As we start the downward slide toward baby’s arrival, friends and strangers alike ask if we’ve picked a name yet. We have a girl’s name that we love and a boy’s name that we’re still mulling over – the opposite situation of when S was on his way, so perhaps a sign that it’s a girl?
Either way, we’re among that annoying group of parents that don’t share the baby names till s/he arrives. I know this is a conversation downer, but I’ve always figured I don’t need a wealth of opinions, pro or con, for the names we’ve chosen. You can tell right away whether someone likes or dislikes an option that you offer (“Oh! That’s really…different!”), and we’re not really in the market for new suggestions either (“You know what name you should think about? Fill-in-the-random-family-name here.” Splendid, thanks; I’ll be sure to file that away.)
But with that caveat, I do love to hear stories of why parents chose a particular name for their child.
Some name stories are poetic (“We just liked the way it sounded”), some are nostalgic (“We named her after my grandmother”).
Some are hopeful (“It’s a good name to grow into”), some are a statement of faith (“It’s a good Biblical name”).
Some are unexpected (“We had another name picked out, but we changed our minds once we saw him”), some are planned years in advance (“I always wanted to name my child this”).
I’ve been thinking about names as of late, not only because the awesome task of naming a new human being dawns on my horizon, but also because the vocation literature I research often references the power of names in terms of God’s call.
Many of the famous call stories in Scripture feature a re-naming: God turns Abram into Abraham, Sarai into Sarah, Saul into Paul. Names are important for many stories of vocation in the Bible: they give identity and mission; they claim in a fundamental and public way that someone is now God’s Own.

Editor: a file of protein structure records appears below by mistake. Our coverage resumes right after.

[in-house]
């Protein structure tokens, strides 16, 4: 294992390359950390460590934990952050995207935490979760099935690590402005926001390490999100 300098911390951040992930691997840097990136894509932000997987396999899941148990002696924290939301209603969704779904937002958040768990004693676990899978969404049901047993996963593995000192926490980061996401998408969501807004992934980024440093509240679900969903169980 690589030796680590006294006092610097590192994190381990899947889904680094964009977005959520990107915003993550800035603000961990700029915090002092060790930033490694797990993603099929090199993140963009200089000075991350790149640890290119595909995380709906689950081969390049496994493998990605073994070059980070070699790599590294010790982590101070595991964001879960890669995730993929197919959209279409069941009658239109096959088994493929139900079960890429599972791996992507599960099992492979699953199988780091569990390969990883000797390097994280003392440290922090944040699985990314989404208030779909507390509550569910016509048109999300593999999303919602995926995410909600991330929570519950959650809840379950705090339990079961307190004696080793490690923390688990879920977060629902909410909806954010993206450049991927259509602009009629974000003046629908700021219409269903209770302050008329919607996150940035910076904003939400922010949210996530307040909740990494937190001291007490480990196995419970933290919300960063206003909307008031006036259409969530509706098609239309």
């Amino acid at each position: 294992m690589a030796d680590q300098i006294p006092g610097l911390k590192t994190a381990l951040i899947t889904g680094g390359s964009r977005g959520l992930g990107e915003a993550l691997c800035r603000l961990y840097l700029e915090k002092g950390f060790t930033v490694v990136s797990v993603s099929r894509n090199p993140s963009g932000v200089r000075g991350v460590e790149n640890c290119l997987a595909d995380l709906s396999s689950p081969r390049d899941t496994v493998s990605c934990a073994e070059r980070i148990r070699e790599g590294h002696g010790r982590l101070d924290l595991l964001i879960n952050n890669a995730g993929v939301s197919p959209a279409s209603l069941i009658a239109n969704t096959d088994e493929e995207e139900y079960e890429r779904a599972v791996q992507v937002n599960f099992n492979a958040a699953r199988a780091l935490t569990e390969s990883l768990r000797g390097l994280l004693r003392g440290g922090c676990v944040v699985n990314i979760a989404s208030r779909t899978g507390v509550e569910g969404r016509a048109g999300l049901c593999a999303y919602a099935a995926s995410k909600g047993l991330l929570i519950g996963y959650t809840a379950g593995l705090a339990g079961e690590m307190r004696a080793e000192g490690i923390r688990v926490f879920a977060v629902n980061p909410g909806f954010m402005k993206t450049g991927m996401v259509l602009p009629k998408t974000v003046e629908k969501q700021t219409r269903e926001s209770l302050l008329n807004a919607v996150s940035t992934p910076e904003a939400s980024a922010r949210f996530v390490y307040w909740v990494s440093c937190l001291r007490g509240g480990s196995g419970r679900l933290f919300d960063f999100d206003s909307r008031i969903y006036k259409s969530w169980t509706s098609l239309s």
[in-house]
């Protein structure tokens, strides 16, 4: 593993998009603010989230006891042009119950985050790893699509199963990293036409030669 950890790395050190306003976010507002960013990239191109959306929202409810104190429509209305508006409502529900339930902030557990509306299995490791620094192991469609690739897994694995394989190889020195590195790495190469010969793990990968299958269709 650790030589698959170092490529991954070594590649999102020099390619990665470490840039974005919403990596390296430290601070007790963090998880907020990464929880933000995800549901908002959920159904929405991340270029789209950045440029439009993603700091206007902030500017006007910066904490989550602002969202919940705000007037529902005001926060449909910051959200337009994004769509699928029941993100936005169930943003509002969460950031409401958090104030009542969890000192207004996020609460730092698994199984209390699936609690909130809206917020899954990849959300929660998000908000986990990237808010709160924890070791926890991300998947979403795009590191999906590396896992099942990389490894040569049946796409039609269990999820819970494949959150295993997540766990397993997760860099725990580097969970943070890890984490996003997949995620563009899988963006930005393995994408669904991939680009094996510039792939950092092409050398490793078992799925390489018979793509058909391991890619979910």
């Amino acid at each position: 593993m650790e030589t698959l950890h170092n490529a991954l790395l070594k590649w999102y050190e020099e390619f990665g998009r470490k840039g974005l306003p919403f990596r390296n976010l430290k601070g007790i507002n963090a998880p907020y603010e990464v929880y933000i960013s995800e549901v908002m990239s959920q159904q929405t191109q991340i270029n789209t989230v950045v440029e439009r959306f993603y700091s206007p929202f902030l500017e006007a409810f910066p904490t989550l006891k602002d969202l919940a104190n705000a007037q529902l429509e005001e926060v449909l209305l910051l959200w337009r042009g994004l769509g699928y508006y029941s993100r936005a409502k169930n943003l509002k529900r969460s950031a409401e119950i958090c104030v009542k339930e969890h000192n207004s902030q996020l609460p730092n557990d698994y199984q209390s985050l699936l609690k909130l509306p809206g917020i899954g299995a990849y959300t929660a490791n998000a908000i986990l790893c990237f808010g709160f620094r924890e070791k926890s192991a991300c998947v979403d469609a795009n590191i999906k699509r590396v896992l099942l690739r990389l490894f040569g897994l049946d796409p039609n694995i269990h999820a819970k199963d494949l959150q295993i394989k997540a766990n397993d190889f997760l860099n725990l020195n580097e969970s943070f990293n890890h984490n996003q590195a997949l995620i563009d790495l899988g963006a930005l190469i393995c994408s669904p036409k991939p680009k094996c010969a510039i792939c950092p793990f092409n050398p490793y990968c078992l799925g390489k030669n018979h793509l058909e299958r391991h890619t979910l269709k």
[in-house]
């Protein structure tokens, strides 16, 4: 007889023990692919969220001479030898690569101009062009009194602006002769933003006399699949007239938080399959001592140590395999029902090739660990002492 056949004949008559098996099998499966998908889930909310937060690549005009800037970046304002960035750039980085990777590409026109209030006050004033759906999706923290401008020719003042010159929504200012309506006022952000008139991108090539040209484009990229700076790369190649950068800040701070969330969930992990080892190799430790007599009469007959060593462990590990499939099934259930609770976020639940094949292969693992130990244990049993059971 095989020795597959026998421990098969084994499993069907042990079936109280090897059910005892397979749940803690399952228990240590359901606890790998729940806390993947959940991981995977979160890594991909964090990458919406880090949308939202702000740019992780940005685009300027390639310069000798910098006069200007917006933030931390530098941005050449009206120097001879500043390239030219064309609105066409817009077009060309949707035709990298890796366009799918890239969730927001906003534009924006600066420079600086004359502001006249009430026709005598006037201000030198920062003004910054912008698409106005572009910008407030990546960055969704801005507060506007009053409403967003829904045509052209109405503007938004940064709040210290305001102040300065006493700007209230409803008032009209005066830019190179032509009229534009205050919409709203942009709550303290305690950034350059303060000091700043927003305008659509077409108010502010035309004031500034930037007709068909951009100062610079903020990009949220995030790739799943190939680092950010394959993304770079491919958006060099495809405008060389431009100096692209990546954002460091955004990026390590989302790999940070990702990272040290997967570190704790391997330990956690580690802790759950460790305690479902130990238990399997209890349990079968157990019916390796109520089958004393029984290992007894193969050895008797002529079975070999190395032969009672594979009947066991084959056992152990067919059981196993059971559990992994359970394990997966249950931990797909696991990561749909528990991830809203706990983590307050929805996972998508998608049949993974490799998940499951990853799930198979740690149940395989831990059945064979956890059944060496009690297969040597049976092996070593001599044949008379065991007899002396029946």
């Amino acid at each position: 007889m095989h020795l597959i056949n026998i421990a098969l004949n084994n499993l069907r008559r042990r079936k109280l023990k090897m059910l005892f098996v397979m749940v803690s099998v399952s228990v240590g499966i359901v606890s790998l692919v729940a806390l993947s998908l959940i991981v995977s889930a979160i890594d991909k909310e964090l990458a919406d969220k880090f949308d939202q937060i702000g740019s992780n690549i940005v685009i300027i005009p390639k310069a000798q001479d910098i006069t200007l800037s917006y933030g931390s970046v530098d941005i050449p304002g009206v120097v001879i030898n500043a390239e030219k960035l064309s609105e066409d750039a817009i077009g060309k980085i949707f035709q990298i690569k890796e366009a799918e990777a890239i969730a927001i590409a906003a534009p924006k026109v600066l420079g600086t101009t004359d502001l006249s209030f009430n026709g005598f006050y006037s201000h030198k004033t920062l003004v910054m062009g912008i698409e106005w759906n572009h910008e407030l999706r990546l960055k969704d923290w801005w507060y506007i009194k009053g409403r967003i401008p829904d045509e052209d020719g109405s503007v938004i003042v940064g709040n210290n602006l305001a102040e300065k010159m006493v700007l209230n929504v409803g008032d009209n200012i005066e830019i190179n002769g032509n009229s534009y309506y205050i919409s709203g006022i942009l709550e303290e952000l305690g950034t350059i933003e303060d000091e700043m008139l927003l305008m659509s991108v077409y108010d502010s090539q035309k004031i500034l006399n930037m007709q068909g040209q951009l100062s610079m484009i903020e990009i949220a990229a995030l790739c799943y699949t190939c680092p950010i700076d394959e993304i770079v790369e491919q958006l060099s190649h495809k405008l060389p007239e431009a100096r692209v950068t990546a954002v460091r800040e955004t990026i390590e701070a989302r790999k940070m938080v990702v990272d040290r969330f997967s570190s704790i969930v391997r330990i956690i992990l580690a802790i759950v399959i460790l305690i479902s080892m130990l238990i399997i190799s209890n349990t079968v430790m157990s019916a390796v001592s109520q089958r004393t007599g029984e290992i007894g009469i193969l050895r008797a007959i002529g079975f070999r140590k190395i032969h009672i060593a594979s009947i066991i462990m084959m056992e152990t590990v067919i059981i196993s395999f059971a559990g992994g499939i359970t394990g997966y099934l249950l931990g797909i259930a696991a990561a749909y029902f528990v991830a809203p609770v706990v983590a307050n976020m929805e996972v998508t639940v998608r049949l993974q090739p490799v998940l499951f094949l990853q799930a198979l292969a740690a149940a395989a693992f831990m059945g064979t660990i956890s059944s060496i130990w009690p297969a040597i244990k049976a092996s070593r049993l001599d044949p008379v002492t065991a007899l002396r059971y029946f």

Our own stories all begin with a naming as well. Our names tell us about our parents and their hopes for us. About our families and where we came from. About our beginning in this world and where we have gone since. Perhaps we love our name, perhaps we hate it or decided to change it. But all of our stories begin with a name.
I love the story of how I was named because it ties me to the whole family who welcomed me (my older brother and sister voted on my name along with my parents) as well as to the world of words and literature I have come to love (my name is shared by a favorite author of my mother and a favorite poet of my father).
Were there things I didn’t love about my name as I grew? Certainly: it can’t be easily shortened to a nickname, and I’m a big fan of nicknames; my last name was also a common first name for a girl so people often confused the two. But on the whole, I love my name. And because of the importance of my own name story, I wanted a meaningful one for S as well. I can’t wait to tell him about the men for whom he was named as he grows, hopefully into wisdom and love as they did.
So as our next naming day approaches, I find myself drawn to stories of how people chose their child’s name or how their own parents named them.
If the seeds of our vocation are sown in childhood and often come from those closest to us, then I believe the stories of how and why our names were chosen for us matter. We are, in part, where we come from. And our names stand as a lifelong reminder of the people who first welcomed us into this world.
What is your story? Why did your parents choose your name? Why did you choose the name(s) you picked for your children?